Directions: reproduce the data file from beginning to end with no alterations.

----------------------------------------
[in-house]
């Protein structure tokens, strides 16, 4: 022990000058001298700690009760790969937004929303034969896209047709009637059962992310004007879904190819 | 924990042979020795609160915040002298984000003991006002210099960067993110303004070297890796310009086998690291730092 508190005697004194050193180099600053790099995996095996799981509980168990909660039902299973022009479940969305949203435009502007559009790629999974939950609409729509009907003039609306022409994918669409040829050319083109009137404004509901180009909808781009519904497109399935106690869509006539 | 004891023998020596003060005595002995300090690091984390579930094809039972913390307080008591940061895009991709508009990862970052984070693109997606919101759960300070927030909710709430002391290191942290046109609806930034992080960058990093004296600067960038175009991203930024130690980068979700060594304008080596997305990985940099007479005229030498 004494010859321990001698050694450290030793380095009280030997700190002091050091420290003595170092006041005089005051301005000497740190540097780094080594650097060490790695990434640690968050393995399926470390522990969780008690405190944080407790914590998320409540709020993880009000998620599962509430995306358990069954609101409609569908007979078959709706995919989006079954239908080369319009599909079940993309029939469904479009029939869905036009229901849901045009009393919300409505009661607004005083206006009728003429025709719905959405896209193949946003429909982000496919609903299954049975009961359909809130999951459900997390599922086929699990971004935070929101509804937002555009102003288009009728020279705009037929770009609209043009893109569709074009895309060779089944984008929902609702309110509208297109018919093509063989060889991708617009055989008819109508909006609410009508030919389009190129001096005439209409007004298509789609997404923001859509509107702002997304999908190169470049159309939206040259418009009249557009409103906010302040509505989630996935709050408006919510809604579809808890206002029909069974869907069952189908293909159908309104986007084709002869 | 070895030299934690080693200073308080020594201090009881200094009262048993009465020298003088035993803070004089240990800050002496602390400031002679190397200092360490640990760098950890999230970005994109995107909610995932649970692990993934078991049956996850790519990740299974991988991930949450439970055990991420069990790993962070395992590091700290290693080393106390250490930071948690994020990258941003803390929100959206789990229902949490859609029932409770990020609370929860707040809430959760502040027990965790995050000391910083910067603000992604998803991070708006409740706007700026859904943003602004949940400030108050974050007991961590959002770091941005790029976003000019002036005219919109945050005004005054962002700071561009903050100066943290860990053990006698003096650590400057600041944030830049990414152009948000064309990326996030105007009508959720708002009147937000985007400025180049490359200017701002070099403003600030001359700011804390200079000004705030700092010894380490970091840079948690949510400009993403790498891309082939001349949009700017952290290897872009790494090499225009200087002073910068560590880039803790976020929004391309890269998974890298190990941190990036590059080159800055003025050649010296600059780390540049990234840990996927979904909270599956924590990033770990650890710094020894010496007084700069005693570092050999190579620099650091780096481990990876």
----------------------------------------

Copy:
[in-house]
């Protein structure tokens, strides 16, 4: 022990000058001298700690009760790969937004929303034969896209047709009637059962992310004007879904190819 | 924990042979020795609160915040002298984000003991006002210099960067993110303004070297890796310009086998690291730092 508190005697004194050193180099600053790099995996095996799981509980168990909660039902299973022009479940969305949203435009502007559009790629999974939950609409729509009907003039609306022409994918669409040829050319083109009137404004509901180009909808781009519904497109399935106690869509006539 | 004891023998020596003060005595002995300090690091984390579930094809039972913390307080008591940061895009991709508009990862970052984070693109997606919101759960300070927030909710709430002391290191942290046109609806930034992080960058990093004296600067960038175009991203930024130690980068979700060594304008080596997305990985940099007479005229030498 004494010859321990001698050694450290030793380095009280030997700190002091050091420290003595170092006041005089005051301005000497740190540097780094080594650097060490790695990434640690968050393995399926470390522990969780008690405190944080407790914590998320409540709020993880009000998620599962509430995306358990069954609101409609569908007979078959709706995919989006079954239908080369319009599909079940993309029939469904479009029939869905036009229901849901045009009393919300409505009661607004005083206006009728003429025709719905959405896209193949946003429909982000496919609903299954049975009961359909809130999951459900997390599922086929699990971004935070929101509804937002555009102003288009009728020279705009037929770009609209043009893109569709074009895309060779089944984008929902609702309110509208297109018919093509063989060889991708617009055989008819109508909006609410009508030919389009190129001096005439209409007004298509789609997404923001859509509107702002997304999908190169470049159309939206040259418009009249557009409103906010302040509505989630996935709050408006919510809604579809808890206002029909069974869907069952189908293909159908309104986007084709002869 | 070895030299934690080693200073308080020594201090009881200094009262048993009465020298003088035993803070004089240990800050002496602390400031002679190397200092360490640990760098950890999230970005994109995107909610995932649970692990993934078991049956996850790519990740299974991988991930949450439970055990991420069990790993962070395992590091700290290693080393106390250490930071948690994020990258941003803390929100959206789990229902949490859609029932409770990020609370929860707040809430959760502040027990965790995050000391910083910067603000992604998803991070708006409740706007700026859904943003602004949940400030108050974050007991961590959002770091941005790029976003000019002036005219919109945050005004005054962002700071561009903050100066943290860990053990006698003096650590400057600041944030830049990414152009948000064309990326996030105007009508959720708002009147937000985007400025180049490359200017701002070099403003600030001359700011804390200079000004705030700092010894380490970091840079948690949510400009993403790498891309082939001349949009700017952290290897872009790494090499225009200087002073910068560590880039803790976020929004391309890269998974890298190990941190990036590059080159800055003025050649010296600059780390540049990234840990996927979904909270599956924590990033770990650890710094020894010496007084700069005693570092050999190579620099650091780096481990990876």